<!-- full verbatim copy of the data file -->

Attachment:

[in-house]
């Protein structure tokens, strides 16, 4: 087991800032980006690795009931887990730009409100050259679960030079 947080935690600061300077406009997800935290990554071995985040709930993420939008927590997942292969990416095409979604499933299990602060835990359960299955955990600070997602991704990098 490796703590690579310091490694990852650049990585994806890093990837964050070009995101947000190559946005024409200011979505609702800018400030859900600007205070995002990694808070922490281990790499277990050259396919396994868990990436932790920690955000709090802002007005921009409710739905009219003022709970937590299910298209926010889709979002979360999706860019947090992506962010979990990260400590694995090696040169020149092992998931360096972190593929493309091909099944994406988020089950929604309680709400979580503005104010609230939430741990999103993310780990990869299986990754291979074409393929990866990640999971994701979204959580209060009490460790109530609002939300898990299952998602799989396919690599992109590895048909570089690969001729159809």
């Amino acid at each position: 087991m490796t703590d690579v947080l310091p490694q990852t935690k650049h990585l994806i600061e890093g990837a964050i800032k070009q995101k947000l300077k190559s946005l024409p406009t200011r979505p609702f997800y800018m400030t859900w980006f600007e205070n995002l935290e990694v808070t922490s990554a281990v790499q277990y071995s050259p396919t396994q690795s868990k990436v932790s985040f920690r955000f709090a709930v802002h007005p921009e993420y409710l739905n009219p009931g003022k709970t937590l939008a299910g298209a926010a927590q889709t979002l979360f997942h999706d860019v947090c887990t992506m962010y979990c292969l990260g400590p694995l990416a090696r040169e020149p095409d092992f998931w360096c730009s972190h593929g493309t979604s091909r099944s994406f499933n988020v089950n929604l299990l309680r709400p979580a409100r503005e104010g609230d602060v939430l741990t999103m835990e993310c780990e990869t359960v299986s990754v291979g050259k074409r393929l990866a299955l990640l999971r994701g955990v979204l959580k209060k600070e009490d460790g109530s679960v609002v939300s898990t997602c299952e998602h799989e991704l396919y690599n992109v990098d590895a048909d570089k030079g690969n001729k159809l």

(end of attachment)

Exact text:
[in-house]
């Protein structure tokens, strides 16, 4: 087991800032980006690795009931887990730009409100050259679960030079 947080935690600061300077406009997800935290990554071995985040709930993420939008927590997942292969990416095409979604499933299990602060835990359960299955955990600070997602991704990098 490796703590690579310091490694990852650049990585994806890093990837964050070009995101947000190559946005024409200011979505609702800018400030859900600007205070995002990694808070922490281990790499277990050259396919396994868990990436932790920690955000709090802002007005921009409710739905009219003022709970937590299910298209926010889709979002979360999706860019947090992506962010979990990260400590694995090696040169020149092992998931360096972190593929493309091909099944994406988020089950929604309680709400979580503005104010609230939430741990999103993310780990990869299986990754291979074409393929990866990640999971994701979204959580209060009490460790109530609002939300898990299952998602799989396919690599992109590895048909570089690969001729159809």
């Amino acid at each position: 087991m490796t703590d690579v947080l310091p490694q990852t935690k650049h990585l994806i600061e890093g990837a964050i800032k070009q995101k947000l300077k190559s946005l024409p406009t200011r979505p609702f997800y800018m400030t859900w980006f600007e205070n995002l935290e990694v808070t922490s990554a281990v790499q277990y071995s050259p396919t396994q690795s868990k990436v932790s985040f920690r955000f709090a709930v802002h007005p921009e993420y409710l739905n009219p009931g003022k709970t937590l939008a299910g298209a926010a927590q889709t979002l979360f997942h999706d860019v947090c887990t992506m962010y979990c292969l990260g400590p694995l990416a090696r040169e020149p095409d092992f998931w360096c730009s972190h593929g493309t979604s091909r099944s994406f499933n988020v089950n929604l299990l309680r709400p979580a409100r503005e104010g609230d602060v939430l741990t999103m835990e993310c780990e990869t359960v299986s990754v291979g050259k074409r393929l990866a299955l990640l999971r994701g955990v979204l959580k209060k600070e009490d460790g109530s679960v609002v939300s898990t997602c299952e998602h799989e991704l396919y690599n992109v990098d590895a048909d570089k030079g690969n001729k159809l």